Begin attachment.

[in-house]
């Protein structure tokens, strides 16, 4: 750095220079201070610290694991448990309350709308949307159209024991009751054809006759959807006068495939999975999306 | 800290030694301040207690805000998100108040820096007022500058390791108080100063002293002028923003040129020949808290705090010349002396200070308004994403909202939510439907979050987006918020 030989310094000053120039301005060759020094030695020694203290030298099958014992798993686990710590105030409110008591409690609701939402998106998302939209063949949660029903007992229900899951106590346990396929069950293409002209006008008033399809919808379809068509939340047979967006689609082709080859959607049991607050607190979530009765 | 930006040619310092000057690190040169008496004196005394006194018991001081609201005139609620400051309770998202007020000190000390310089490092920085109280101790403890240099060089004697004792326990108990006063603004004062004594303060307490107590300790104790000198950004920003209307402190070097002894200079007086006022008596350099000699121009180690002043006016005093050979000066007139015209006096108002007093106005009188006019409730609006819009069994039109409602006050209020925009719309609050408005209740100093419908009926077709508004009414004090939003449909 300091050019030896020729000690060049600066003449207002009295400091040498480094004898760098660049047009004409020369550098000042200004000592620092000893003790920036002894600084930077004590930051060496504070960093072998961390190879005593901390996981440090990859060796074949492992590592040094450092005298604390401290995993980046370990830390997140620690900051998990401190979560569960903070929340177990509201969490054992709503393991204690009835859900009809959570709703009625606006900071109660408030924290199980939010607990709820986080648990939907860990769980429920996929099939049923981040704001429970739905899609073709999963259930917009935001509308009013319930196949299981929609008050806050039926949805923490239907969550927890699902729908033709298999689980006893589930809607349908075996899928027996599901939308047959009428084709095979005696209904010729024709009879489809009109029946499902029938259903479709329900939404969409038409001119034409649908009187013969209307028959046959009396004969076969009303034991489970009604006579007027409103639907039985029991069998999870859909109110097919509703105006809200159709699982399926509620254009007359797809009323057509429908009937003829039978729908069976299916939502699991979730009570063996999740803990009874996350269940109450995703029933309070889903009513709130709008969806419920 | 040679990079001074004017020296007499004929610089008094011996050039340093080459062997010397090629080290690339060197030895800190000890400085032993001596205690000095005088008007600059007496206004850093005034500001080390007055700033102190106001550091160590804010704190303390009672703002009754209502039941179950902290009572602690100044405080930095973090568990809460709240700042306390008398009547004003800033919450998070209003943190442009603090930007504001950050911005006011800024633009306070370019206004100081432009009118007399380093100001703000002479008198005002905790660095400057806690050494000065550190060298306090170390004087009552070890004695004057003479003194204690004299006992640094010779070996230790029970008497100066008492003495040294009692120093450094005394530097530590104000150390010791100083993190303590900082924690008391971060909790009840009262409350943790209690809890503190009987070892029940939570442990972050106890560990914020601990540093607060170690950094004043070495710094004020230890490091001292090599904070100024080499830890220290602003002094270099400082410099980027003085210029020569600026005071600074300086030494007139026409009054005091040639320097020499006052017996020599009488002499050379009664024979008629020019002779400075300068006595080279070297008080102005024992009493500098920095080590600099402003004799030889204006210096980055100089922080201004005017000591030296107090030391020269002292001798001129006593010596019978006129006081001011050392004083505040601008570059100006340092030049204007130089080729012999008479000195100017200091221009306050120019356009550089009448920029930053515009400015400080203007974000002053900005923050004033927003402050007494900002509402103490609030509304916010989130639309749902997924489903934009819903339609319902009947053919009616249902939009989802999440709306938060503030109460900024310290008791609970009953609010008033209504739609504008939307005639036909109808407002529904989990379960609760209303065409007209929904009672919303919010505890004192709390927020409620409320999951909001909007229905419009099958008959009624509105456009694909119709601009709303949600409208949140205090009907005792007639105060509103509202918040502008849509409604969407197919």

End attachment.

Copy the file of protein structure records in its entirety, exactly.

[in-house]
């Protein structure tokens, strides 16, 4: 750095220079201070610290694991448990309350709308949307159209024991009751054809006759959807006068495939999975999306 | 800290030694301040207690805000998100108040820096007022500058390791108080100063002293002028923003040129020949808290705090010349002396200070308004994403909202939510439907979050987006918020 030989310094000053120039301005060759020094030695020694203290030298099958014992798993686990710590105030409110008591409690609701939402998106998302939209063949949660029903007992229900899951106590346990396929069950293409002209006008008033399809919808379809068509939340047979967006689609082709080859959607049991607050607190979530009765 | 930006040619310092000057690190040169008496004196005394006194018991001081609201005139609620400051309770998202007020000190000390310089490092920085109280101790403890240099060089004697004792326990108990006063603004004062004594303060307490107590300790104790000198950004920003209307402190070097002894200079007086006022008596350099000699121009180690002043006016005093050979000066007139015209006096108002007093106005009188006019409730609006819009069994039109409602006050209020925009719309609050408005209740100093419908009926077709508004009414004090939003449909 300091050019030896020729000690060049600066003449207002009295400091040498480094004898760098660049047009004409020369550098000042200004000592620092000893003790920036002894600084930077004590930051060496504070960093072998961390190879005593901390996981440090990859060796074949492992590592040094450092005298604390401290995993980046370990830390997140620690900051998990401190979560569960903070929340177990509201969490054992709503393991204690009835859900009809959570709703009625606006900071109660408030924290199980939010607990709820986080648990939907860990769980429920996929099939049923981040704001429970739905899609073709999963259930917009935001509308009013319930196949299981929609008050806050039926949805923490239907969550927890699902729908033709298999689980006893589930809607349908075996899928027996599901939308047959009428084709095979005696209904010729024709009879489809009109029946499902029938259903479709329900939404969409038409001119034409649908009187013969209307028959046959009396004969076969009303034991489970009604006579007027409103639907039985029991069998999870859909109110097919509703105006809200159709699982399926509620254009007359797809009323057509429908009937003829039978729908069976299916939502699991979730009570063996999740803990009874996350269940109450995703029933309070889903009513709130709008969806419920 | 040679990079001074004017020296007499004929610089008094011996050039340093080459062997010397090629080290690339060197030895800190000890400085032993001596205690000095005088008007600059007496206004850093005034500001080390007055700033102190106001550091160590804010704190303390009672703002009754209502039941179950902290009572602690100044405080930095973090568990809460709240700042306390008398009547004003800033919450998070209003943190442009603090930007504001950050911005006011800024633009306070370019206004100081432009009118007399380093100001703000002479008198005002905790660095400057806690050494000065550190060298306090170390004087009552070890004695004057003479003194204690004299006992640094010779070996230790029970008497100066008492003495040294009692120093450094005394530097530590104000150390010791100083993190303590900082924690008391971060909790009840009262409350943790209690809890503190009987070892029940939570442990972050106890560990914020601990540093607060170690950094004043070495710094004020230890490091001292090599904070100024080499830890220290602003002094270099400082410099980027003085210029020569600026005071600074300086030494007139026409009054005091040639320097020499006052017996020599009488002499050379009664024979008629020019002779400075300068006595080279070297008080102005024992009493500098920095080590600099402003004799030889204006210096980055100089922080201004005017000591030296107090030391020269002292001798001129006593010596019978006129006081001011050392004083505040601008570059100006340092030049204007130089080729012999008479000195100017200091221009306050120019356009550089009448920029930053515009400015400080203007974000002053900005923050004033927003402050007494900002509402103490609030509304916010989130639309749902997924489903934009819903339609319902009947053919009616249902939009989802999440709306938060503030109460900024310290008791609970009953609010008033209504739609504008939307005639036909109808407002529904989990379960609760209303065409007209929904009672919303919010505890004192709390927020409620409320999951909001909007229905419009099958008959009624509105456009694909119709601009709303949600409208949140205090009907005792007639105060509103509202918040502008849509409604969407197919």